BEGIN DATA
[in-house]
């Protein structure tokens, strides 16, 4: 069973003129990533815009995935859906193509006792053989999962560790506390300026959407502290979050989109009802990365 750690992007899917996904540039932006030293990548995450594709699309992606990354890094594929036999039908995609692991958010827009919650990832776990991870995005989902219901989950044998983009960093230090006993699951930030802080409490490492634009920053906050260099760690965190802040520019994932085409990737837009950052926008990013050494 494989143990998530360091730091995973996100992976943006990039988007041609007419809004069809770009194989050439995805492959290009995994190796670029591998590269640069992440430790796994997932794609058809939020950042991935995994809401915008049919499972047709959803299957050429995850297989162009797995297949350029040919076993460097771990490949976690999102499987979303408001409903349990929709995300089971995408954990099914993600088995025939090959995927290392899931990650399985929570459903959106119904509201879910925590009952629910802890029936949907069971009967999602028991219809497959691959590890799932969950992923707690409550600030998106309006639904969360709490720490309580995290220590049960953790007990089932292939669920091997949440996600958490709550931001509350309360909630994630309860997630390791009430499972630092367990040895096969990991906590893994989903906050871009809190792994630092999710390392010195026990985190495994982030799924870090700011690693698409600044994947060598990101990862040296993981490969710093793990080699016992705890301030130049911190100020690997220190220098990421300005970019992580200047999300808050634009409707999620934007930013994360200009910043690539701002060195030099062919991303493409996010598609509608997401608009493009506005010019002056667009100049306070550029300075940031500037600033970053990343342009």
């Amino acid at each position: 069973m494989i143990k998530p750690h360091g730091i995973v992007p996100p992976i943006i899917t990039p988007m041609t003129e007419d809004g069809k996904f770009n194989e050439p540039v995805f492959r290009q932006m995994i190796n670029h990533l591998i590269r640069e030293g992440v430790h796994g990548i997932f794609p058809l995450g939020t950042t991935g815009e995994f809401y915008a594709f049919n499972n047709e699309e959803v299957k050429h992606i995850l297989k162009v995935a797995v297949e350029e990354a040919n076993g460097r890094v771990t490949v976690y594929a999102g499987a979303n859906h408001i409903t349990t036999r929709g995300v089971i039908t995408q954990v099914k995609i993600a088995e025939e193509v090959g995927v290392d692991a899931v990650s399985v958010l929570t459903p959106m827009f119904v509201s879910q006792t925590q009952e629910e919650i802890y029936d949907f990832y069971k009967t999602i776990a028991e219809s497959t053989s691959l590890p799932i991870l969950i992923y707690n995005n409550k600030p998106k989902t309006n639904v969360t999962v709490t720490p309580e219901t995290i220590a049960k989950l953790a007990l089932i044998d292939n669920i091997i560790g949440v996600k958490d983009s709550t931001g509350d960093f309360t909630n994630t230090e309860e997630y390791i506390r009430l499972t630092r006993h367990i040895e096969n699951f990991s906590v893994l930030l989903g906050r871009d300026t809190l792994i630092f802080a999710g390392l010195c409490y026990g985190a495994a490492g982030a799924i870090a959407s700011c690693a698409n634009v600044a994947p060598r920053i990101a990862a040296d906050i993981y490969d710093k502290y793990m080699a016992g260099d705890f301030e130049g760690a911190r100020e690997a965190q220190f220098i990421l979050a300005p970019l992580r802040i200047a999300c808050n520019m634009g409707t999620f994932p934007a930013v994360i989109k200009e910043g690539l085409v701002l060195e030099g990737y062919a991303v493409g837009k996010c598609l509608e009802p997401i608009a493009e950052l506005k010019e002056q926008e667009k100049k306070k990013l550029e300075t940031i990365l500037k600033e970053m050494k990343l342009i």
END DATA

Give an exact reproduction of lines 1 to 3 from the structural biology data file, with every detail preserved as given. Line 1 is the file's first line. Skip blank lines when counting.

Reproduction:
[in-house]
């Protein structure tokens, strides 16, 4: 069973003129990533815009995935859906193509006792053989999962560790506390300026959407502290979050989109009802990365 750690992007899917996904540039932006030293990548995450594709699309992606990354890094594929036999039908995609692991958010827009919650990832776990991870995005989902219901989950044998983009960093230090006993699951930030802080409490490492634009920053906050260099760690965190802040520019994932085409990737837009950052926008990013050494 494989143990998530360091730091995973996100992976943006990039988007041609007419809004069809770009194989050439995805492959290009995994190796670029591998590269640069992440430790796994997932794609058809939020950042991935995994809401915008049919499972047709959803299957050429995850297989162009797995297949350029040919076993460097771990490949976690999102499987979303408001409903349990929709995300089971995408954990099914993600088995025939090959995927290392899931990650399985929570459903959106119904509201879910925590009952629910802890029936949907069971009967999602028991219809497959691959590890799932969950992923707690409550600030998106309006639904969360709490720490309580995290220590049960953790007990089932292939669920091997949440996600958490709550931001509350309360909630994630309860997630390791009430499972630092367990040895096969990991906590893994989903906050871009809190792994630092999710390392010195026990985190495994982030799924870090700011690693698409600044994947060598990101990862040296993981490969710093793990080699016992705890301030130049911190100020690997220190220098990421300005970019992580200047999300808050634009409707999620934007930013994360200009910043690539701002060195030099062919991303493409996010598609509608997401608009493009506005010019002056667009100049306070550029300075940031500037600033970053990343342009």
């Amino acid at each position: 069973m494989i143990k998530p750690h360091g730091i995973v992007p996100p992976i943006i899917t990039p988007m041609t003129e007419d809004g069809k996904f770009n194989e050439p540039v995805f492959r290009q932006m995994i190796n670029h990533l591998i590269r640069e030293g992440v430790h796994g990548i997932f794609p058809l995450g939020t950042t991935g815009e995994f809401y915008a594709f049919n499972n047709e699309e959803v299957k050429h992606i995850l297989k162009v995935a797995v297949e350029e990354a040919n076993g460097r890094v771990t490949v976690y594929a999102g499987a979303n859906h408001i409903t349990t036999r929709g995300v089971i039908t995408q954990v099914k995609i993600a088995e025939e193509v090959g995927v290392d692991a899931v990650s399985v958010l929570t459903p959106m827009f119904v509201s879910q006792t925590q009952e629910e919650i802890y029936d949907f990832y069971k009967t999602i776990a028991e219809s497959t053989s691959l590890p799932i991870l969950i992923y707690n995005n409550k600030p998106k989902t309006n639904v969360t999962v709490t720490p309580e219901t995290i220590a049960k989950l953790a007990l089932i044998d292939n669920i091997i560790g949440v996600k958490d983009s709550t931001g509350d960093f309360t909630n994630t230090e309860e997630y390791i506390r009430l499972t630092r006993h367990i040895e096969n699951f990991s906590v893994l930030l989903g906050r871009d300026t809190l792994i630092f802080a999710g390392l010195c409490y026990g985190a495994a490492g982030a799924i870090a959407s700011c690693a698409n634009v600044a994947p060598r920053i990101a990862a040296d906050i993981y490969d710093k502290y793990m080699a016992g260099d705890f301030e130049g760690a911190r100020e690997a965190q220190f220098i990421l979050a300005p970019l992580r802040i200047a999300c808050n520019m634009g409707t999620f994932p934007a930013v994360i989109k200009e910043g690539l085409v701002l060195e030099g990737y062919a991303v493409g837009k996010c598609l509608e009802p997401i608009a493009e950052l506005k010019e002056q926008e667009k100049k306070k990013l550029e300075t940031i990365l500037k600033e970053m050494k990343l342009i």